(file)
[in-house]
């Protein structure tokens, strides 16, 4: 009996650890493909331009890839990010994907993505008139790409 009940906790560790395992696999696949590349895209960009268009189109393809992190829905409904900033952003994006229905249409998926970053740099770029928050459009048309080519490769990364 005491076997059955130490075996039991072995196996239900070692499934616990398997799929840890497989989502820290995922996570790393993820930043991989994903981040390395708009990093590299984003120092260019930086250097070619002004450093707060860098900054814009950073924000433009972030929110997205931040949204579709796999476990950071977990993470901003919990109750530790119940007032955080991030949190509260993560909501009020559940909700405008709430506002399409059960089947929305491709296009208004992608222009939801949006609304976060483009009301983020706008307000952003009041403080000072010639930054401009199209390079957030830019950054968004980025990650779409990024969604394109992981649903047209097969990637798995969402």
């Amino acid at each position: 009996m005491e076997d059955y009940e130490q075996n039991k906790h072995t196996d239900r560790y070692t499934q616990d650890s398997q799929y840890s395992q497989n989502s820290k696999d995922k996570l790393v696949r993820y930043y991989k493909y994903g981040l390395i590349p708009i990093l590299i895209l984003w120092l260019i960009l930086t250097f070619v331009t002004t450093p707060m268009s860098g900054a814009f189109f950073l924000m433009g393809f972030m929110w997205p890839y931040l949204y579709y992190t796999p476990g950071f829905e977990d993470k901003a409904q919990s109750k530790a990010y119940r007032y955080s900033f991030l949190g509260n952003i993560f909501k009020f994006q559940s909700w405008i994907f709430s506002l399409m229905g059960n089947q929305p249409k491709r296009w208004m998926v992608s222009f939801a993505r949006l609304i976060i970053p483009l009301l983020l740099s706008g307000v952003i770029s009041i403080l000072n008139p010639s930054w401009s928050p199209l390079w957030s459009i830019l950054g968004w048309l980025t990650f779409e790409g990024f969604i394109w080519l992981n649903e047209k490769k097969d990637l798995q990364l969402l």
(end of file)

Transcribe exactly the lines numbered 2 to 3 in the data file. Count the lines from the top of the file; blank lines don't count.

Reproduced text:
């Protein structure tokens, strides 16, 4: 009996650890493909331009890839990010994907993505008139790409 009940906790560790395992696999696949590349895209960009268009189109393809992190829905409904900033952003994006229905249409998926970053740099770029928050459009048309080519490769990364 005491076997059955130490075996039991072995196996239900070692499934616990398997799929840890497989989502820290995922996570790393993820930043991989994903981040390395708009990093590299984003120092260019930086250097070619002004450093707060860098900054814009950073924000433009972030929110997205931040949204579709796999476990950071977990993470901003919990109750530790119940007032955080991030949190509260993560909501009020559940909700405008709430506002399409059960089947929305491709296009208004992608222009939801949006609304976060483009009301983020706008307000952003009041403080000072010639930054401009199209390079957030830019950054968004980025990650779409990024969604394109992981649903047209097969990637798995969402």
């Amino acid at each position: 009996m005491e076997d059955y009940e130490q075996n039991k906790h072995t196996d239900r560790y070692t499934q616990d650890s398997q799929y840890s395992q497989n989502s820290k696999d995922k996570l790393v696949r993820y930043y991989k493909y994903g981040l390395i590349p708009i990093l590299i895209l984003w120092l260019i960009l930086t250097f070619v331009t002004t450093p707060m268009s860098g900054a814009f189109f950073l924000m433009g393809f972030m929110w997205p890839y931040l949204y579709y992190t796999p476990g950071f829905e977990d993470k901003a409904q919990s109750k530790a990010y119940r007032y955080s900033f991030l949190g509260n952003i993560f909501k009020f994006q559940s909700w405008i994907f709430s506002l399409m229905g059960n089947q929305p249409k491709r296009w208004m998926v992608s222009f939801a993505r949006l609304i976060i970053p483009l009301l983020l740099s706008g307000v952003i770029s009041i403080l000072n008139p010639s930054w401009s928050p199209l390079w957030s459009i830019l950054g968004w048309l980025t990650f779409e790409g990024f969604i394109w080519l992981n649903e047209k490769k097969d990637l798995q990364l969402l």